However, although it is born without a specific definition, no one is surprised by its frequent use. Proof of this has been the extrapolation of the term to all areas, especially as a consequence of the covid-19 crisis. The best example of this can be found in the Conclusions adopted by the European Institutions on the objectives and priorities for the period 2020-2024 (Joint Conclusions of the European Parliament, the Council of the European Union and the European Union on the objectives and priorities for the period 2020-2024, 2020) when mentioning “the open strategic autonomy of Europe”. Expression that has also come to be contemplated by the European Commission in its new commercial strategy.

From the EUGS it can be understood that the “strategic autonomy” of the EU extends to four fundamental areas: common interests of Europeans, promotion of its principles and values, peace and security inside and outside the Union, and the European defense industry (Pontijas Calderón, 2019). In this sense, the Colonel points out:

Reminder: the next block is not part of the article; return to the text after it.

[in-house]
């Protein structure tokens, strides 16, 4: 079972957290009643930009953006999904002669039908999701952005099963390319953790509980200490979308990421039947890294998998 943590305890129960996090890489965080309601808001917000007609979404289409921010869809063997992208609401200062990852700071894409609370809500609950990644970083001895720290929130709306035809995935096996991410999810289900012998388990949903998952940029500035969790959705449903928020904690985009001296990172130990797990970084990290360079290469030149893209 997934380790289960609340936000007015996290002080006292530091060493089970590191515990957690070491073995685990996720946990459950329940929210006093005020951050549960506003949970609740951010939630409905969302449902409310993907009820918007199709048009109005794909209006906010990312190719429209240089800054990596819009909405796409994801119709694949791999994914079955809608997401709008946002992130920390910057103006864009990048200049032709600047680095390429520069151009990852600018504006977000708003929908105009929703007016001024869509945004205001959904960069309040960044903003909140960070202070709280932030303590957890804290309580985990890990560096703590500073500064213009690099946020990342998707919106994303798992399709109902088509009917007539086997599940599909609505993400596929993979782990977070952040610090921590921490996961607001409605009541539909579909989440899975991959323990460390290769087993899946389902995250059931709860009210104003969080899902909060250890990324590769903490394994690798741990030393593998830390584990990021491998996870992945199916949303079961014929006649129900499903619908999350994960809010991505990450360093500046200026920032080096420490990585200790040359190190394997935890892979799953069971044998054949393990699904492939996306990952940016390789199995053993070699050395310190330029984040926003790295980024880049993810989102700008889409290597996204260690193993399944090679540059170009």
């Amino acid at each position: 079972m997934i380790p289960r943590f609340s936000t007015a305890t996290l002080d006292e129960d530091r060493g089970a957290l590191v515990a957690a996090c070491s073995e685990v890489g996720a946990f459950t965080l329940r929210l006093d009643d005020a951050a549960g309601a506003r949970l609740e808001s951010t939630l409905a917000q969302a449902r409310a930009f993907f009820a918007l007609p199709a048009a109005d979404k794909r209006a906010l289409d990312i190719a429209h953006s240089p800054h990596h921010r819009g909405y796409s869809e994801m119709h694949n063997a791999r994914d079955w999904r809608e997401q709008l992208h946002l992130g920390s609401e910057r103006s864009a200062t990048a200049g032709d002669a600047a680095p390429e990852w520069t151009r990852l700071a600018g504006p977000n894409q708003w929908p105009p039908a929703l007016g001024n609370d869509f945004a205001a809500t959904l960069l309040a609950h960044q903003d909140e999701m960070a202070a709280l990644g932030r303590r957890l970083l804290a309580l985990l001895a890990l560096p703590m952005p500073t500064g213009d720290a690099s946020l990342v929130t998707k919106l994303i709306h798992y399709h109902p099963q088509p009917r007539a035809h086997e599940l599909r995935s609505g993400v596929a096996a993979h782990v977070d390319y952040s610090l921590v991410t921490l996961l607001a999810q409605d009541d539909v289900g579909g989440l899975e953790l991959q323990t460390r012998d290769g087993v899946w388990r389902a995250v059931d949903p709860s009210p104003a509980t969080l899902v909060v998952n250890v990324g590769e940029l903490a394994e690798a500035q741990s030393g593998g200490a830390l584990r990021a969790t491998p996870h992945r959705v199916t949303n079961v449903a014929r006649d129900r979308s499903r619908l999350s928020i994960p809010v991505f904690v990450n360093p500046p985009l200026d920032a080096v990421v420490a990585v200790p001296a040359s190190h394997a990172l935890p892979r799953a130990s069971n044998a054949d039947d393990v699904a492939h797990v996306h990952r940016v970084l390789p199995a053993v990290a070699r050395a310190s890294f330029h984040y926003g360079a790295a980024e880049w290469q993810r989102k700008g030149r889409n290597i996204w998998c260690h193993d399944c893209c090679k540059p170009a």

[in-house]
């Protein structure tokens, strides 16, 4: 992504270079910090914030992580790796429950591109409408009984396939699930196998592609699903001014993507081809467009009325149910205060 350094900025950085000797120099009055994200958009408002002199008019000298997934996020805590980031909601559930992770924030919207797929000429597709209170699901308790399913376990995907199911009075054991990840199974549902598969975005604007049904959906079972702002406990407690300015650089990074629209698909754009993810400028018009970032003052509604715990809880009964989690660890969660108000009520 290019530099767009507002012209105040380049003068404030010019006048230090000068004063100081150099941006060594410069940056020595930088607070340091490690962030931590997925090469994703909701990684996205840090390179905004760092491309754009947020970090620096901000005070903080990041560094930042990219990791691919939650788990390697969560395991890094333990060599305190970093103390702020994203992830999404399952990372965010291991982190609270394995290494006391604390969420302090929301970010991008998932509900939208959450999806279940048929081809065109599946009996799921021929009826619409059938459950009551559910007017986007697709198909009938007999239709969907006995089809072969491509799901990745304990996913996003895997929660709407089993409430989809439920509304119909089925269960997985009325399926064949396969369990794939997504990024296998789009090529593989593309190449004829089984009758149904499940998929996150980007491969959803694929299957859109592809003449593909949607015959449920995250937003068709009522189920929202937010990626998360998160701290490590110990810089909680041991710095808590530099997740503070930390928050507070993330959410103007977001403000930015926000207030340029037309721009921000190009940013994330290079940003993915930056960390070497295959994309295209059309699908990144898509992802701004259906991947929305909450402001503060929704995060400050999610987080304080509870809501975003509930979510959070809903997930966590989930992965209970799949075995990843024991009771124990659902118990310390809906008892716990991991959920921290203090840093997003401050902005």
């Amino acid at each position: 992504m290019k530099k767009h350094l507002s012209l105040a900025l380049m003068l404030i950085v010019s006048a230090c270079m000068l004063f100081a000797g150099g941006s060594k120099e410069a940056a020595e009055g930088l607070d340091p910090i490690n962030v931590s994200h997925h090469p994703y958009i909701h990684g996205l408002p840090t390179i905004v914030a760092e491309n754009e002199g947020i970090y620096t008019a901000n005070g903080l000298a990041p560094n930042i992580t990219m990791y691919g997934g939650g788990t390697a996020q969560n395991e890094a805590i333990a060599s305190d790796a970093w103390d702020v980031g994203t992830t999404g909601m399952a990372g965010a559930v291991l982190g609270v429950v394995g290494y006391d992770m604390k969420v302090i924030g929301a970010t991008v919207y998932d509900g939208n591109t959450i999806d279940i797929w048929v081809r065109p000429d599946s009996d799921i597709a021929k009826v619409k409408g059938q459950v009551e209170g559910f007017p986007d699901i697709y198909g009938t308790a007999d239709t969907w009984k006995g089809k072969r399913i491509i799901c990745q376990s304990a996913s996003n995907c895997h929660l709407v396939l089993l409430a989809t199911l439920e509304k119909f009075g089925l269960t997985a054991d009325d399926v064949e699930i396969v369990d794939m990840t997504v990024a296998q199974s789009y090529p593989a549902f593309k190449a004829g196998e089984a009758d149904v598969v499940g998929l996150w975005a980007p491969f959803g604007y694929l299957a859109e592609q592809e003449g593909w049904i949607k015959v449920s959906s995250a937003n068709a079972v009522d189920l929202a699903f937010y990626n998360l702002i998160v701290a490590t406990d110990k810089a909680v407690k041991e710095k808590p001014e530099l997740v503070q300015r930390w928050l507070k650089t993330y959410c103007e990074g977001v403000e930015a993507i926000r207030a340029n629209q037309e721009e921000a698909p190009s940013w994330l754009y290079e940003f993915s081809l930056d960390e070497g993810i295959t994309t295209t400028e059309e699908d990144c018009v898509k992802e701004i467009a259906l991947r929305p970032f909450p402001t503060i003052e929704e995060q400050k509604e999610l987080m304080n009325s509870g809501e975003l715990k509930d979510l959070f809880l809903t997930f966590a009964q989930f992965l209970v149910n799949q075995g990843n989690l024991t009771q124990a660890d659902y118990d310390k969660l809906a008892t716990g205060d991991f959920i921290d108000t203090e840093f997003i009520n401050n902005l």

“These four fields coincide with the three dimensions that any strategic autonomy should encompass: operational (civil and military), economic (industrial), and political (diplomatic).”

Therefore, it lacks its own concept in the EUGS itself, but it is not found in the EU glossary, nor in Decisions or Conclusions of the Council or the European Council, for example. It could be thought that in its most general and abstract sense there is a definition as such, but both inside and outside the borders of the EU it has not been possible to locate it. Not even in the Glossary of Terminology for Joint Use of the EMAD (Defense Staff, 2018), nor of course, being older, in military dictionaries such as that of José Almirante (Almirante, 1989) or the Defense Glossary ( Sheehan & Wyllie, 1991), both edited by the Ministry of Defence. Nor does it seem to be in Strategic Studies or International Relations manuals.